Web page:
Ige said he’s instructed department heads across his administration to allow as many employees as possible to work from home. It’s a move he hopes the private sector will adopt as well.

“All businesses should be doing this,” Ige said. “If employees can work from home, that would be preferable.”

He added he believes the state’s infrastructure is sound enough to support the broadband activity such action would necessitate.

The governor also indicated he would be activating portions of the Hawai‘i National Guard as appropriate, which employs doctors, nurses, medical teams and infrastructure planners/implementers.

Details of new COVID-19 cases

On Saturday morning, there were two confirmed cases of COVID-19 in Hawai‘i. As of Sunday afternoon, there are seven.

Clinical Labs of Hawai‘i reported three additional positives Sunday, Ige said. Two are residents of the state, both situated on O‘ahu, while one is a Canadian national who serves as a flight attendant with Air Canada. That person is currently in isolation on Maui.

The first case involves an O‘ahu resident who traveled to Colorado from Feb. 29 to March 7, 2020. Dr. Sarah Park, state epidemiologist, said based on the evidence gathered the person was infected during that trip and not before or after while located in Hawai‘i.

A child in that person’s home was also tested after displaying symptoms of respiratory disease. However, the specimen taken from the child was negative for COVID-19. The preschool-aged student will not attend school until the mandatory quarantine period is over, Ige said.

The second case involves a flight attendant on Maui. The individual in question began to present with respiratory symptoms March 9, having flown their last flight on March 8. The flight attendant was found to have been exposed on March 4 to a person who later tested positive for the virus in Germany. The specimen collected by health officials from the flight attendant on March 11 tested positive for COVID-19.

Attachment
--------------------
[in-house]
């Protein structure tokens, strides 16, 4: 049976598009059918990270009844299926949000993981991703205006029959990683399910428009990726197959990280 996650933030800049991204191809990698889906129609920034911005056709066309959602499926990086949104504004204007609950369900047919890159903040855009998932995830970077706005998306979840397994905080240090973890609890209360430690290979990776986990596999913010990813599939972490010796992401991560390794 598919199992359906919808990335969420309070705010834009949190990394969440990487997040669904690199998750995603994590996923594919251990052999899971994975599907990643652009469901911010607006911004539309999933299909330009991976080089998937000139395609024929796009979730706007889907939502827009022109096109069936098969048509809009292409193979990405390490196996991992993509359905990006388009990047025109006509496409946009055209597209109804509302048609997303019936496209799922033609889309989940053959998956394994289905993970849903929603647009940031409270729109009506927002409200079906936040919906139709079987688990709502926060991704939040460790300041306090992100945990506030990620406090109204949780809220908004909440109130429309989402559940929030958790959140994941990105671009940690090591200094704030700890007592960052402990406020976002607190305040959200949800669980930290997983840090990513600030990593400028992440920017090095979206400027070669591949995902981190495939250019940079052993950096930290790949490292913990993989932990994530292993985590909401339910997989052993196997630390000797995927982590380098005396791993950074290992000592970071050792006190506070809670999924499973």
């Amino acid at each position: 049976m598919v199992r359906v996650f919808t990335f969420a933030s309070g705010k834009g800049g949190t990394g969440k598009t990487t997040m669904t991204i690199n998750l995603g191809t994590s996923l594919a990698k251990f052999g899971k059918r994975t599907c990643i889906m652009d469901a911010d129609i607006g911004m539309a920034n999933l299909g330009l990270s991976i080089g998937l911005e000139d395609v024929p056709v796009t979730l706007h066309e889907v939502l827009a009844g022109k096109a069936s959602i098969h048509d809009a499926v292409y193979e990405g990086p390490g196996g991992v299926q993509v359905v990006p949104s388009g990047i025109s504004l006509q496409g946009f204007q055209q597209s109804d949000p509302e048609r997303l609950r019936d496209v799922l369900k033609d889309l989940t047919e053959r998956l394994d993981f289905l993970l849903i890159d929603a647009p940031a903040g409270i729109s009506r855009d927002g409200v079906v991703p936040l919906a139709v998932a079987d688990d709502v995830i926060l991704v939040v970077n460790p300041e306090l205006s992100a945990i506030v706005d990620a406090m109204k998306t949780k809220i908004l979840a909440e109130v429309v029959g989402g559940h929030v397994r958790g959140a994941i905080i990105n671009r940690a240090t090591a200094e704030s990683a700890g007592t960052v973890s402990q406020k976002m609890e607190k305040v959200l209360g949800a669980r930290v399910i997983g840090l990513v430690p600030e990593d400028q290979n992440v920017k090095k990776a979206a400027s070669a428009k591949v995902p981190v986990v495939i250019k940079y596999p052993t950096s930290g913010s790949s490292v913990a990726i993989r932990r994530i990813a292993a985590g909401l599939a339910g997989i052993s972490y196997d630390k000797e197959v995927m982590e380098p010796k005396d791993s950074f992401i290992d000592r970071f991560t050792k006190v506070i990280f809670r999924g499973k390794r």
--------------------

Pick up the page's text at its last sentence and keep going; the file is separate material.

The flight attendant self-isolated at Royal Lahaina Resort on Maui while the testing was completed. After confirming the positive test, the individual was transferred by AMR to isolation at a Lahaina clinic.

The third new case, like the first, was O‘ahu-based. A person returned from a family trip to Florida on March 8 and presented with a cough, but no fever, on March 9. A specimen was tested on March 10 and returned a positive result. The person is quarantined in a bedroom at their home with access to a private bathroom. Family members living in the same house have been advised by health officials to remain in home-quarantine.

Ige said the state is working to track the movements of the three individuals across the previous few weeks. Investigators will attempt to make contact with those who’ve come into prolonged contact with the three individuals who tested positive for COVID-19.

Park said that the people involved in the state’s initial two cases remain hospitalized. One is recovering, and health professionals hope to release that person from isolation soon. The other remains in critical condition.